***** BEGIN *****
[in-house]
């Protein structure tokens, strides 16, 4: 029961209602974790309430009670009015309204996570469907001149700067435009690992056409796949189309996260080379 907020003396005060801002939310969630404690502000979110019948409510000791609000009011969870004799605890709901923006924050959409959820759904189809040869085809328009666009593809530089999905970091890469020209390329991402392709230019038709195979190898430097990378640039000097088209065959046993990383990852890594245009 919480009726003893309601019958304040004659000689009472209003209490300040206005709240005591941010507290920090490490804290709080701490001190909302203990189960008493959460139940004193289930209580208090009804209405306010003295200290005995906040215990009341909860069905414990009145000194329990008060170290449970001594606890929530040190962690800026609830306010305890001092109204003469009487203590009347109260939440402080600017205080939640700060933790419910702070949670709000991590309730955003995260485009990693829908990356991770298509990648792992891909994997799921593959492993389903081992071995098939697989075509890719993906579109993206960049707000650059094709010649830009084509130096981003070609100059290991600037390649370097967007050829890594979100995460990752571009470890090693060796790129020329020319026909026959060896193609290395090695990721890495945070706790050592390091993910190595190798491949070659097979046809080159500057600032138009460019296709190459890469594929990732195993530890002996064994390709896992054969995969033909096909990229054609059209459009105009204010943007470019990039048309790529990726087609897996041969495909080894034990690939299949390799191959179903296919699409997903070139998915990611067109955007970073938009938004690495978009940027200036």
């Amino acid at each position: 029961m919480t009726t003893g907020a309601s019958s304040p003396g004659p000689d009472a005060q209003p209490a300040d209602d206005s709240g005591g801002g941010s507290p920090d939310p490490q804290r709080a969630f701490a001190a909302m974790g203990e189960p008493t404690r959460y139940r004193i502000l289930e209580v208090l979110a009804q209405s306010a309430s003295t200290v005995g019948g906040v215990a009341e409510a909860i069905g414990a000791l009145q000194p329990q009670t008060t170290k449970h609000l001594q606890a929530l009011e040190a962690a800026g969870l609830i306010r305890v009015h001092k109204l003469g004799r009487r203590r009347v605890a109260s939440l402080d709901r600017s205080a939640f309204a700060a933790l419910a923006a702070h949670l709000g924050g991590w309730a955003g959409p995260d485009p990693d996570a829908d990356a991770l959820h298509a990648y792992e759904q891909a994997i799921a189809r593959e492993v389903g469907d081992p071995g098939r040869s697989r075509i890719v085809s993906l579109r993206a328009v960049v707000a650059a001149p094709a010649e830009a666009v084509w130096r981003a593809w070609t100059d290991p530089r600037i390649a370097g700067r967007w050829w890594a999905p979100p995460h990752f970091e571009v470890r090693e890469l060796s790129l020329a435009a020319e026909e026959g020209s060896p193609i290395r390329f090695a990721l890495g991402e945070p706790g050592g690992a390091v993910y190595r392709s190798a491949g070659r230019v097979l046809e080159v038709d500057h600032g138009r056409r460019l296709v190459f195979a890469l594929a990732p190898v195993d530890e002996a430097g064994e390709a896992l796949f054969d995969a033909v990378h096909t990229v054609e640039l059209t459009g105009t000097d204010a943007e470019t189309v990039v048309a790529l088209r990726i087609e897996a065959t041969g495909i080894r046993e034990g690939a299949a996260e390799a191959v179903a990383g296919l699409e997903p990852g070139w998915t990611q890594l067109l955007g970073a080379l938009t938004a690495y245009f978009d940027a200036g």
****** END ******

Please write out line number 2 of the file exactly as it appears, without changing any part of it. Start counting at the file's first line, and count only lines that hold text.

């Protein structure tokens, strides 16, 4: 029961209602974790309430009670009015309204996570469907001149700067435009690992056409796949189309996260080379 907020003396005060801002939310969630404690502000979110019948409510000791609000009011969870004799605890709901923006924050959409959820759904189809040869085809328009666009593809530089999905970091890469020209390329991402392709230019038709195979190898430097990378640039000097088209065959046993990383990852890594245009 919480009726003893309601019958304040004659000689009472209003209490300040206005709240005591941010507290920090490490804290709080701490001190909302203990189960008493959460139940004193289930209580208090009804209405306010003295200290005995906040215990009341909860069905414990009145000194329990008060170290449970001594606890929530040190962690800026609830306010305890001092109204003469009487203590009347109260939440402080600017205080939640700060933790419910702070949670709000991590309730955003995260485009990693829908990356991770298509990648792992891909994997799921593959492993389903081992071995098939697989075509890719993906579109993206960049707000650059094709010649830009084509130096981003070609100059290991600037390649370097967007050829890594979100995460990752571009470890090693060796790129020329020319026909026959060896193609290395090695990721890495945070706790050592390091993910190595190798491949070659097979046809080159500057600032138009460019296709190459890469594929990732195993530890002996064994390709896992054969995969033909096909990229054609059209459009105009204010943007470019990039048309790529990726087609897996041969495909080894034990690939299949390799191959179903296919699409997903070139998915990611067109955007970073938009938004690495978009940027200036």